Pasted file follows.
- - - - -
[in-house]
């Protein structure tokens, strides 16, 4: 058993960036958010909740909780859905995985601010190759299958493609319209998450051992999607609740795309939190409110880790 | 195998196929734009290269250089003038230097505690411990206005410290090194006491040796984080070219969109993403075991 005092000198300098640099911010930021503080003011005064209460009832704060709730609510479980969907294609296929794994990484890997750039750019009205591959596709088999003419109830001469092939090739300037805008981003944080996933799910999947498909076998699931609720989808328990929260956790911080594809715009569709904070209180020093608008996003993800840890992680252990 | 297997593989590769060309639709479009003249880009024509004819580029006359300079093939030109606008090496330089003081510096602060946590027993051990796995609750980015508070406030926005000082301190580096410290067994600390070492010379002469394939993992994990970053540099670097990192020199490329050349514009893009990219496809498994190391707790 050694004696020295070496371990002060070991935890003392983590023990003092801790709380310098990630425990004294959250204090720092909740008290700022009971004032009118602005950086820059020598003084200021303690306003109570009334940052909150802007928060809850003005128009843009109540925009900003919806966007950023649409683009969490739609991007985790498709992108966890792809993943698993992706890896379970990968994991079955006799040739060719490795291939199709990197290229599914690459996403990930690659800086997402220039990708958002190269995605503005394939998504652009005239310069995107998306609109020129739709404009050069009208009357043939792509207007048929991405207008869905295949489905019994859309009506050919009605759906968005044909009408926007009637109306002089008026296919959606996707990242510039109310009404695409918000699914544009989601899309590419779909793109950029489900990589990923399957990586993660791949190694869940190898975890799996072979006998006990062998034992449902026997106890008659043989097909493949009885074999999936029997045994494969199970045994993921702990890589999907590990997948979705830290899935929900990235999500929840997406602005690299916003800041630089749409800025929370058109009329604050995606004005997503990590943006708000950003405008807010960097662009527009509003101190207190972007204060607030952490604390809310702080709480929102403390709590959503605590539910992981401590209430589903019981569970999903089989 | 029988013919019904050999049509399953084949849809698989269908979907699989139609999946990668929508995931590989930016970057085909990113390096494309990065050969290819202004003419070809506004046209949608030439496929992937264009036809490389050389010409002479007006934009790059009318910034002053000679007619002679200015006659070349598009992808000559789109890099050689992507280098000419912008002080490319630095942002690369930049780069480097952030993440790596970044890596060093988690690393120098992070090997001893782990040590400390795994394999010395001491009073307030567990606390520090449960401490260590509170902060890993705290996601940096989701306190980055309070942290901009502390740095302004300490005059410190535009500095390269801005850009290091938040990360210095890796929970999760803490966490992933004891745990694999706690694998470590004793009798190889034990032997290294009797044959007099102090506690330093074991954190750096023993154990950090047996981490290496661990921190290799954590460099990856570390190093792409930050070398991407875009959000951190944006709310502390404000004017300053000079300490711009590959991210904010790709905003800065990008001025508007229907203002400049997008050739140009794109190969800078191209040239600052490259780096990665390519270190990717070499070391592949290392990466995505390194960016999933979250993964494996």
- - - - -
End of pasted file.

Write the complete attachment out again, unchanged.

[in-house]
């Protein structure tokens, strides 16, 4: 058993960036958010909740909780859905995985601010190759299958493609319209998450051992999607609740795309939190409110880790 | 195998196929734009290269250089003038230097505690411990206005410290090194006491040796984080070219969109993403075991 005092000198300098640099911010930021503080003011005064209460009832704060709730609510479980969907294609296929794994990484890997750039750019009205591959596709088999003419109830001469092939090739300037805008981003944080996933799910999947498909076998699931609720989808328990929260956790911080594809715009569709904070209180020093608008996003993800840890992680252990 | 297997593989590769060309639709479009003249880009024509004819580029006359300079093939030109606008090496330089003081510096602060946590027993051990796995609750980015508070406030926005000082301190580096410290067994600390070492010379002469394939993992994990970053540099670097990192020199490329050349514009893009990219496809498994190391707790 050694004696020295070496371990002060070991935890003392983590023990003092801790709380310098990630425990004294959250204090720092909740008290700022009971004032009118602005950086820059020598003084200021303690306003109570009334940052909150802007928060809850003005128009843009109540925009900003919806966007950023649409683009969490739609991007985790498709992108966890792809993943698993992706890896379970990968994991079955006799040739060719490795291939199709990197290229599914690459996403990930690659800086997402220039990708958002190269995605503005394939998504652009005239310069995107998306609109020129739709404009050069009208009357043939792509207007048929991405207008869905295949489905019994859309009506050919009605759906968005044909009408926007009637109306002089008026296919959606996707990242510039109310009404695409918000699914544009989601899309590419779909793109950029489900990589990923399957990586993660791949190694869940190898975890799996072979006998006990062998034992449902026997106890008659043989097909493949009885074999999936029997045994494969199970045994993921702990890589999907590990997948979705830290899935929900990235999500929840997406602005690299916003800041630089749409800025929370058109009329604050995606004005997503990590943006708000950003405008807010960097662009527009509003101190207190972007204060607030952490604390809310702080709480929102403390709590959503605590539910992981401590209430589903019981569970999903089989 | 029988013919019904050999049509399953084949849809698989269908979907699989139609999946990668929508995931590989930016970057085909990113390096494309990065050969290819202004003419070809506004046209949608030439496929992937264009036809490389050389010409002479007006934009790059009318910034002053000679007619002679200015006659070349598009992808000559789109890099050689992507280098000419912008002080490319630095942002690369930049780069480097952030993440790596970044890596060093988690690393120098992070090997001893782990040590400390795994394999010395001491009073307030567990606390520090449960401490260590509170902060890993705290996601940096989701306190980055309070942290901009502390740095302004300490005059410190535009500095390269801005850009290091938040990360210095890796929970999760803490966490992933004891745990694999706690694998470590004793009798190889034990032997290294009797044959007099102090506690330093074991954190750096023993154990950090047996981490290496661990921190290799954590460099990856570390190093792409930050070398991407875009959000951190944006709310502390404000004017300053000079300490711009590959991210904010790709905003800065990008001025508007229907203002400049997008050739140009794109190969800078191209040239600052490259780096990665390519270190990717070499070391592949290392990466995505390194960016999933979250993964494996």